So far, so good, though. I went to the Central Business District, the Asian History Museum (it was closed...) saw the Supreme Court building, walked across the Singapore river, went to the Raffles hotel and window shopped. The bulk of the hot, steamy, rainy afternoon I spent at the Singapore History museum, which was AWESOME. I learned so much, but also got quite burned out. They have such detailed exhibits, it took me two hours just to get through the 1600's - 1880's.
Then, I bought myself a doughnut as an impromptu birthday cake and ate it on the streetcorner. Hooray, life! I couldn't ask for a more random, peaceful and all around lazy birthday. I remember last year at this time, I'd felt like I'd been through the ringer - like I'd earned yet another year. This time, while I know that big challenges lie ahead, I finally feel for the first time that my age is catching up to how I've always felt. (I never made a very good teenager). When I think about it, I'm exactly where I'm supposed to be, and it feels good.
Tomorrow I have yet another early morning, as I leave for Siem Reap on another 6am flight. I spent another few hours this afternoon stressing about what hotel (trying to trade up from the hostel I landed in tonight) and then thinking, hey, why fight it? Now I'm just staying in the hostel when I return.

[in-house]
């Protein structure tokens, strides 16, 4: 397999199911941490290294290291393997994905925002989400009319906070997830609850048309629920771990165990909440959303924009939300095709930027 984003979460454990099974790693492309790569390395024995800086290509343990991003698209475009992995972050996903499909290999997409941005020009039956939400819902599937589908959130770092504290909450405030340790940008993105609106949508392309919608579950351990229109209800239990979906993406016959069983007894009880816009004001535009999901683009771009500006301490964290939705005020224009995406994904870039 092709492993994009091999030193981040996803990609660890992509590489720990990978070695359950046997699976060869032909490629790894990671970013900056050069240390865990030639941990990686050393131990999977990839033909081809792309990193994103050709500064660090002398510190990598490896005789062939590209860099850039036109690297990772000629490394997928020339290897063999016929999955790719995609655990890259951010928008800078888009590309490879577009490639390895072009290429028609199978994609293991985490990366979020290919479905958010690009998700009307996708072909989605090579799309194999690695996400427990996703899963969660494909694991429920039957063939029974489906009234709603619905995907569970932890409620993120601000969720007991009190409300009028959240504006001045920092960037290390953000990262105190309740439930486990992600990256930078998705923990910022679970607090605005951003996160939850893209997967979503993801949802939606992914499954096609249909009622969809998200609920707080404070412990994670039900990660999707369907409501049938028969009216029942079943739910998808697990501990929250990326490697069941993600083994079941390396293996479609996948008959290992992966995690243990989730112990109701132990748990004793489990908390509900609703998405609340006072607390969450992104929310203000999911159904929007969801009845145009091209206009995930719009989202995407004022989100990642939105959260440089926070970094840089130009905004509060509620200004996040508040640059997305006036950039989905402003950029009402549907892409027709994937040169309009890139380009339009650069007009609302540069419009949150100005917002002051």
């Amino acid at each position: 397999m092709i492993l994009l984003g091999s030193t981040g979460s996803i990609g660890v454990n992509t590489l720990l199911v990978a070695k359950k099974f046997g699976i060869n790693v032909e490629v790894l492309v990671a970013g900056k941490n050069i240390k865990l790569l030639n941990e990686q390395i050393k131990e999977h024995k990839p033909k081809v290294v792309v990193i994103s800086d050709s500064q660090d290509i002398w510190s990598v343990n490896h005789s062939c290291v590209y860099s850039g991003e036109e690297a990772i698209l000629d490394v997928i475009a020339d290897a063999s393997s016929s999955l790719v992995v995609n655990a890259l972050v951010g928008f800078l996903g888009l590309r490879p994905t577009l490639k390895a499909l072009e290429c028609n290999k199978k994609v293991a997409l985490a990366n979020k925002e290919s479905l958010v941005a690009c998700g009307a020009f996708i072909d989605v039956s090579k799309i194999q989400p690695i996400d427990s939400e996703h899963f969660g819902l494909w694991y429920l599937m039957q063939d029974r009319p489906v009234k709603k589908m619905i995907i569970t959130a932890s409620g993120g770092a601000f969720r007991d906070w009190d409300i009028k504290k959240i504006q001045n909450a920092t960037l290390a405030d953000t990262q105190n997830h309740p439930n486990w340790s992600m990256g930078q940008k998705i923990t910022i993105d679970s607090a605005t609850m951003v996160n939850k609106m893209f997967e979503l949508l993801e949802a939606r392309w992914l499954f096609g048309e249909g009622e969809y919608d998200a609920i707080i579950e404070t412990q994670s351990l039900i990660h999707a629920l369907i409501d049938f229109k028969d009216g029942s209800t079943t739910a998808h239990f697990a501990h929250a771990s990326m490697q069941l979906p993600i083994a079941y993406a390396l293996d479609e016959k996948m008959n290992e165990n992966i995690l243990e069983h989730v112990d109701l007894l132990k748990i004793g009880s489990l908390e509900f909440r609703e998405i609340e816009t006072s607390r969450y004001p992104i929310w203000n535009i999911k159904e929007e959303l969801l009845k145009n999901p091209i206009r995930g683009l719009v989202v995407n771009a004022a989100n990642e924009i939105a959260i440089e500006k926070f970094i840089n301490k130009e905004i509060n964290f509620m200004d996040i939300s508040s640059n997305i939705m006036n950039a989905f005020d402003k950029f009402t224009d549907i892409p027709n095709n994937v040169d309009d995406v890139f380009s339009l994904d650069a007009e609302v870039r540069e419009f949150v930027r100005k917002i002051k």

That's the news from here -
Thursday, November 15, 2007
Anyway, a few weeks ago, the HMF was taking the red line home from Union Station. A gaggle of girls got on and off, and he noticed that after they'd left, one of the girls had accidentally left behind her newly purchased IPOD NANO. Like, with the sales receipt and everything.
Now, my HMF being who he is, he picked up the nano, felt bad for the girl, and tried everything he could to locate her. Thanks to the receipt, he had her name and the last four digits of her credit card. From this, he was able to track down her parents phone number in Florida. He called, left a message explaining who he was, what had happened and asked that they have their daughter contact him to get her nano back.
They never called.
Ok, well, maybe he had the wrong number or they were on vacation, or estranged from their daughter. No big deal.
So he goes back to the store and returns the nano to her credit card, seeing as he couldn't physically give it back to her, the least he could do was give the money back to her, right?
(Are you all starting to see why I date this man?)
But then, one of his more techno-savvy colleagues, who was also privvy to this adventure, says to him "Why don't you try looking her up on Facebook?"
A- HA! Yet another good use for this sight.
So he goes on Facebook, signs up, easily locates her (he's got her full name after all, and remembers what she looks like, vaguely) and writes her an email with the subject line: IPOD NANO.
"Hi. You don't know me, but I found your new ipod nano on the metro last week. I've been trying to contact you, but didn't think about facebook until it was too late. I've already returned the nano to the store and your credit card got the full refund."
It's been a few days now, and he's gotten absolutely nothing back. No confirmation, no THANK YOU FOR SAVING ME $200, NO NOTHING.
..and I mean, niceness is it's own reward, right? If you're doing something considerate just for the sake of acknowledgement, maybe your heart isn't in the right place exactly. BUT STILL - he didn't have to do any of this. He could've sold it on craigslist (in fact, he posted it in the lost and found - and even tho it wasn't anyone's there, the folks that replied to him were genuinely surprised and thankful to see such honesty).